Appellant argues that his commitment to Saint Elizabeths was the product of "manifest inJustice" because the trial court, in violation of Rule 11, accepted his stipulation without advising him personally of the consequences that would result from it. Rule 11 (c) provides that "[b]efore accepting a plea of guilty or nolo contendere, the Court must address the defendant personally in open court and inform the defendant of, and determine that the defendant understands . . . the maximum penalty provided by law . . . ." But because appellant entered a plea of not guilty, Rule 11 does not apply. United States v. Brown, supra, 138 U.S. App. D.C. at 401, 428 F.2d at 1103 (discussing Fed. R. Crim. P. 11, which is identical to Super. Ct. Crim. R. 11 in all relevant respects). Nevertheless, because concerns similar to those associated with a guilty plea are involved, we have held that when a defendant waives trial on all issues but his sanity, the principles of Rule 11 do apply to some extent. Legrand, 570 A.2d at 792 (Rule 11 "does not apply directly to this case, but is instructive by analogy"); Glenn v. United States, 391 A.2d 772, 774 (D.C. 1978) (citing Brown). In such cases, therefore, "the trial Judge should address the defendant personally in determining whether the waiver is made voluntarily with understanding of the consequences of his act." Brown, 138 U.S. App. D.C. at 401-402, 428 F.2d at 1103-1104 (emphasis added). *fn8
Rule 11 specifically leaves room for a finding of harmless error. Section (h) of the rule, both the 1986 version and the current (1999) version, states: "Any variance from the procedures required by this rule which does not affect substantial rights shall be disregarded." *fn9 Therefore, any failure of the court to comply strictly with section (c) "shall be disregarded" upon a showing by the government that the failure did not affect the substantial rights of the defendant. Boyd v. United States, supra note 9, 703 A.2d at 823. In a case such as this one, when the court fails to inform the defendant about the potential length of his commitment to a mental hospital, substantial rights are affected only if the length of the commitment can reasonably be viewed as a material factor bearing on the defendant's decision to stipulate to the acts charged and rely solely on the defense of insanity. See Morrison, 579 A.2d at 691; Legrand, 570 A.2d at 795; Gaston v. United States, 535 A.2d 893, 896 (D.C. 1988).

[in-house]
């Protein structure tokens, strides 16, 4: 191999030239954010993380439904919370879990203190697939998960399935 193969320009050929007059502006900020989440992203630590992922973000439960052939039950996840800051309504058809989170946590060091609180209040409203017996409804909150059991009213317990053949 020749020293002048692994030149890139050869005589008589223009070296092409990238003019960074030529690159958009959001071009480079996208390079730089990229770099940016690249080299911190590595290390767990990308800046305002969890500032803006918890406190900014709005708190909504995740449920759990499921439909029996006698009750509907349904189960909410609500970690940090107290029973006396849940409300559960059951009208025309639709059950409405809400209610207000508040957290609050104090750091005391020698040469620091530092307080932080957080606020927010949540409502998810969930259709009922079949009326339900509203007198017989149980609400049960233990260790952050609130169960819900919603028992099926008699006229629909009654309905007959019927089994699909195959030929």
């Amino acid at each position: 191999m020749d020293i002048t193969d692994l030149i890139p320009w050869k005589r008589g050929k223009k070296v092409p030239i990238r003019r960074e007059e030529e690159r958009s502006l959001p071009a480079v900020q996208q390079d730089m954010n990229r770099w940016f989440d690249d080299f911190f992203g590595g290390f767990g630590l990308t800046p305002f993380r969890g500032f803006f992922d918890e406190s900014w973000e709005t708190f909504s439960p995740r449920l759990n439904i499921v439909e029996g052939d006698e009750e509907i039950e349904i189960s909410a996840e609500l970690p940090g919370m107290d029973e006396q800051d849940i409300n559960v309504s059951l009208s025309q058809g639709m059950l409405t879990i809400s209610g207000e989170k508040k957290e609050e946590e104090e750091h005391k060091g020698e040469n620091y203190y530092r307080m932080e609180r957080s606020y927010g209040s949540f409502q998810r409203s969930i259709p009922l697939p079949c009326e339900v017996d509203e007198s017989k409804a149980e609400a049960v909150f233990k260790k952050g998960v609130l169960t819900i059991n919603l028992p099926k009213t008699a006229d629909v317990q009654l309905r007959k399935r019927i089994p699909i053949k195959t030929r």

In this case we are satisfied that the government has met its burden of showing harmlessness. "Rule 11 concerns can be met by statements made in open court in the presence of the accused . . . or statements made to the accused by his counsel." Morrison, 579 A.2d at 691 (citations omitted). Appellant was present when counsel and the court discussed the sixty-day commitment pending further evaluation. The court specifically asked appellant if he understood where he was going, and appellant responded, "St. Elizabeths for sixty days." *fn10 Beyond that, the affidavit of appellant's trial counsel, submitted by the government in opposition to appellant's motion, demonstrates that appellant received "real notice" from counsel of the consequences of his stipulation. Henderson v. Morgan, 426 U.S. 637, 645 (1976). Even if the court fails to explain fully the possible duration of the defendant's confinement, such an explanation from counsel can suffice -- and did suffice in this case *fn11 -- to meet the government's burden under Rule 11 (h). See id. at 646-647.
Finally, in order to warrant withdrawal of the stipulation, appellant must at least allege (indeed, must prove) that he would not have proceeded as he did if he had been properly informed. See Holland v. United States, 584 A.2d 13, 16 (D.C. 1990). Neither appellant's motion in the trial court nor appellant's brief in this court contains any such allegation. In fact, considering appellant's expressed desire at the time to remain in custody -- "if they put me back into the streets . . . I'll have to do something else to get arrested" -- it is unlikely that he would have chosen a different course if he had been more fully advised by the court. *fn12
If the trial court committed any error at all in accepting the stipulation, it was harmless. The order denying appellant's motion is therefore